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Last week’s testimony to the EPA regarding coal ash regulations sparked protest.

October 6, 2010

Out of the ash they rise

EPA hears arguments affecting new coal ash regulations

Walter Powers stood before a panel of Environment Protection Agency representatives and a crowd of hundreds at the Seelbach. Gripping the sides of a wooden lectern, Powers drew a faint, almost wheezing breath. His voice, shaky but steady, resonated throughout the hanger-sized conference room.

“I work at an active landfill that did accept coal ash until a couple of months ago,” said the Evansville, Ind., resident who works for Allied Waste. “We were accepting coal ash … to the tune of 200-plus pounds a day.”

Last week’s EPA hearing — the seventh of eight such hearings held nationwide — witnessed about 400 testimonies over 11 hours. In addition to Powers, hundreds of pro-coal industry types, environmental activists, health specialists and regular citizens weighed in on new regulations proposed for the byproducts of coal, chief among them coal or “fly” ash, which is stored in 44 aboveground impoundment sites across Kentucky. The state is home to seven such sites that the EPA has dubbed “high hazard.”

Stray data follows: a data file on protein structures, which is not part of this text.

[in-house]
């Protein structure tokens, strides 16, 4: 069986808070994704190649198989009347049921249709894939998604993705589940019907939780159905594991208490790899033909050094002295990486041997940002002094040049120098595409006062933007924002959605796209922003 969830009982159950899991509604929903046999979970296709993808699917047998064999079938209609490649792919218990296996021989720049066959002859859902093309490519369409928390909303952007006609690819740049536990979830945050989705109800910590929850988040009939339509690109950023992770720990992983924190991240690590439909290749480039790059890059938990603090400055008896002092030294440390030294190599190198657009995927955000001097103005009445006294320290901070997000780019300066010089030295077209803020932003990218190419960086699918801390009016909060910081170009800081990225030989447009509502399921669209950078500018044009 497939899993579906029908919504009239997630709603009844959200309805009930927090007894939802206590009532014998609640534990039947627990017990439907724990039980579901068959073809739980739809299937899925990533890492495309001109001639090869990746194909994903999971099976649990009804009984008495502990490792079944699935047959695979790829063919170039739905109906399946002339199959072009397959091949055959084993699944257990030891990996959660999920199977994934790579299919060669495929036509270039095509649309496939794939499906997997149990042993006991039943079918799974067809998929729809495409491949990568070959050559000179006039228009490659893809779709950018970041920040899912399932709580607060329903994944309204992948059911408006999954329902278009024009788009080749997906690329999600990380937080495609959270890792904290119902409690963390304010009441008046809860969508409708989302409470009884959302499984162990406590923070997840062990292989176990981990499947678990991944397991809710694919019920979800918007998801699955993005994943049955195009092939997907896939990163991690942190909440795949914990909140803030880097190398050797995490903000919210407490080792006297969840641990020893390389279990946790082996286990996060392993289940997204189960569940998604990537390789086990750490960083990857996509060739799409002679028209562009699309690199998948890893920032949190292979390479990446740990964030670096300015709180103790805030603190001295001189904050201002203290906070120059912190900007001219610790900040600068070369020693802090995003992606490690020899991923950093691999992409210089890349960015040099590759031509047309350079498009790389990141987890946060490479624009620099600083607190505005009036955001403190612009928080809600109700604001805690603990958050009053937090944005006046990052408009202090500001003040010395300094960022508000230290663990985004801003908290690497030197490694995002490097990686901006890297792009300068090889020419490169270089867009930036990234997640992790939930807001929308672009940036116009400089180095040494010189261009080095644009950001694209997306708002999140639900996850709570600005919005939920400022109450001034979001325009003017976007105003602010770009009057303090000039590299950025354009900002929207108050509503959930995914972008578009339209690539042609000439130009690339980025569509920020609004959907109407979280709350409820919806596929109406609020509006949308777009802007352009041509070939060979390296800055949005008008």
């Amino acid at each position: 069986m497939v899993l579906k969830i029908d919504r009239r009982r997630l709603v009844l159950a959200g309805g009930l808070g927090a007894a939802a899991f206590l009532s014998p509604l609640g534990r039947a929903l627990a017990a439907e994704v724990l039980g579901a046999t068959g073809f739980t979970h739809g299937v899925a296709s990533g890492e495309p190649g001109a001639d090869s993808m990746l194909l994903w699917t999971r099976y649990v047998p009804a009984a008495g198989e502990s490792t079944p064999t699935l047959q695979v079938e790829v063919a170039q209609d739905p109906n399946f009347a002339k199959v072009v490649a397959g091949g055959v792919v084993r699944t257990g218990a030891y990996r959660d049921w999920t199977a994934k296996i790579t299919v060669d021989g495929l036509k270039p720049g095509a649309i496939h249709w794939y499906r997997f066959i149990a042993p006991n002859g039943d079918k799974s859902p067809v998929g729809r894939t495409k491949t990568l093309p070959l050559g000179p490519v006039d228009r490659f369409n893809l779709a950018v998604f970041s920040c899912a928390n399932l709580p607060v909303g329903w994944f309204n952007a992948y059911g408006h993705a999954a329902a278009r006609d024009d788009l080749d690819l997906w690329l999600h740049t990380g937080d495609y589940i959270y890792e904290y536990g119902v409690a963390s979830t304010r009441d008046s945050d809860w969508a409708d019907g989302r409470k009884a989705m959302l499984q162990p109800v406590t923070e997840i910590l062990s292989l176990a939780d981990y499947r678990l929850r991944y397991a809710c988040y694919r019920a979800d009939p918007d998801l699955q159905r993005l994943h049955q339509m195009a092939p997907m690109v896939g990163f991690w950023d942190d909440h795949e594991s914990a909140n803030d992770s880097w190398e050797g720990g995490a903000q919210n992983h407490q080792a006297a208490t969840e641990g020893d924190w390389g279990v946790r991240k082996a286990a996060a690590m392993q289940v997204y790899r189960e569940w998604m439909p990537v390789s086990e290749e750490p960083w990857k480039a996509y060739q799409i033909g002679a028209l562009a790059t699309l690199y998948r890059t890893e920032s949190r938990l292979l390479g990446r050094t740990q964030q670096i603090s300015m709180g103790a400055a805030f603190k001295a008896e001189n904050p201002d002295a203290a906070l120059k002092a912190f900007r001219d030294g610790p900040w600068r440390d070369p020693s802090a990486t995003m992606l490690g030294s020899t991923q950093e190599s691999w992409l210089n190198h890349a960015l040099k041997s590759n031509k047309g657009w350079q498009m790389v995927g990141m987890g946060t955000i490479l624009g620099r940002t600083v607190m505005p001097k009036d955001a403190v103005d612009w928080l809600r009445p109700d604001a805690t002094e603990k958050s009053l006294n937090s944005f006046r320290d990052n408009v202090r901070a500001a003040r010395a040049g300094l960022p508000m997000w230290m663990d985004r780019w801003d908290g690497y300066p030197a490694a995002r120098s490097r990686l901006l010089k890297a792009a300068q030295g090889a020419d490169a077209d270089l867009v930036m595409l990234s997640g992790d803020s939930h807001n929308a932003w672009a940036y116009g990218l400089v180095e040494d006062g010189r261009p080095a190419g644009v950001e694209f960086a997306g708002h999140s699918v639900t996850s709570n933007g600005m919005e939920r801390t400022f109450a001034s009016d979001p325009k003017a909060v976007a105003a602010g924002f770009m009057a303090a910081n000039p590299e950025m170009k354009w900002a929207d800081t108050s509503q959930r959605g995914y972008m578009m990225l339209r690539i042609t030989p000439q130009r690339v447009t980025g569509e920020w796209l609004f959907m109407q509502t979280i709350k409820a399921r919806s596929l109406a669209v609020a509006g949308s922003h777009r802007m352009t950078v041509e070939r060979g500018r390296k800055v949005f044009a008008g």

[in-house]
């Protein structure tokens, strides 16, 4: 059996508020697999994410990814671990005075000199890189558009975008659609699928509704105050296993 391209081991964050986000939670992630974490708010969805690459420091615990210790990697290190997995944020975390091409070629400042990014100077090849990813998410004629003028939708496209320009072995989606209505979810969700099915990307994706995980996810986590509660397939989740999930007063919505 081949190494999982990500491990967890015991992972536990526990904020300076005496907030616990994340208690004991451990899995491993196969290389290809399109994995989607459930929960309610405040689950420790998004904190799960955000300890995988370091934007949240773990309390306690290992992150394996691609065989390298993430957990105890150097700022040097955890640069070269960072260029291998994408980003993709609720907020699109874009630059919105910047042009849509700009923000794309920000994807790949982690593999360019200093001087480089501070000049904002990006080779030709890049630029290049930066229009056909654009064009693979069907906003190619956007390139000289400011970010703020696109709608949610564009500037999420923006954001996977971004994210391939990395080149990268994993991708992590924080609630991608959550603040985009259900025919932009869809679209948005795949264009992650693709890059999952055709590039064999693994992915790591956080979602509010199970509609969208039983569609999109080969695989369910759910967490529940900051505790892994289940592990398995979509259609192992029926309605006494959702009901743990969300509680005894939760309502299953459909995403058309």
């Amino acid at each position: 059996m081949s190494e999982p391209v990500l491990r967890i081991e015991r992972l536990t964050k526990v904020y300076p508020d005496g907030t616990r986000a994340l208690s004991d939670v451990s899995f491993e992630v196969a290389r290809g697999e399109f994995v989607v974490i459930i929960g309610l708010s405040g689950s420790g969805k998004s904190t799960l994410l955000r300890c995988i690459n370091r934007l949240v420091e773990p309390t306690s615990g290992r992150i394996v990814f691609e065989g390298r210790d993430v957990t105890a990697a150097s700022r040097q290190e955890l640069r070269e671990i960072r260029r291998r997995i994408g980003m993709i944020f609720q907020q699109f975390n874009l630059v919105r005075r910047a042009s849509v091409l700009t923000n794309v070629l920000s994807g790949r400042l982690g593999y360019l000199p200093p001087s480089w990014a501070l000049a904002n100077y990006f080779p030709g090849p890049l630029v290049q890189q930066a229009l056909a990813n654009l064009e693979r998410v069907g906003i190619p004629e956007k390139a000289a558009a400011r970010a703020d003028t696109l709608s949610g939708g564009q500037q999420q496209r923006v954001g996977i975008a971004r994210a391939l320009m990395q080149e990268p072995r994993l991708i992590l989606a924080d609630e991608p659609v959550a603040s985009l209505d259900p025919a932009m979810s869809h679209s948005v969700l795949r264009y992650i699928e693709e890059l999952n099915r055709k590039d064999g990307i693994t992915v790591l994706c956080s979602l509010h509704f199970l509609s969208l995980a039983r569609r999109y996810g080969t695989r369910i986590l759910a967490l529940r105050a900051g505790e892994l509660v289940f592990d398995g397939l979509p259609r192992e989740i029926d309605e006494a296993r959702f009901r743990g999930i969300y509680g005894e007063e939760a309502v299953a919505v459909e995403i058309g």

For nearly 20 years, Powers operated a mobile compactor (“the sucker is huge”), moving and organizing hundreds of tons of solid waste every day. For most of those years, he dealt with coal ash, a byproduct of coal combustion power plants. A growing body of scientific evidence suggests it is toxic to living tissue and is the subject of new, and potentially stringent, regulations the EPA proposed per the 1976 Resource Recovery & Conservation Act.

“I started getting sick a couple of years ago,” Powers said. Doctors measured the arsenic level in his blood, and it was off the charts. Arsenic is one of many toxic heavy metals in coal ash. Others include mercury, cadmium, thallium and lead.

“My hands go numb all the time,” he said. “My bladder is not getting any better (due to incontinence). Whenever I have a bowel movement, I have to keep wiping, because it keeps leaking. This is from long-term exposure.”

A few hours before Powers spoke, a pro-coal rally was attended by a handful of state politicians, who humped the industry for its job-creating properties at nearby Jefferson Square Park: Sen. Brandon Smith, R-Hazard, chair of the Senate Natural Resources and Energy Committee; House Democratic Floor Leader Rocky Adkins of Sandy Hook; Jim Gooch, D-Providence and chair of the House Natural Resources Committee; and Rep. Leslie Combs, D-Pikeville, according to The Courier-Journal.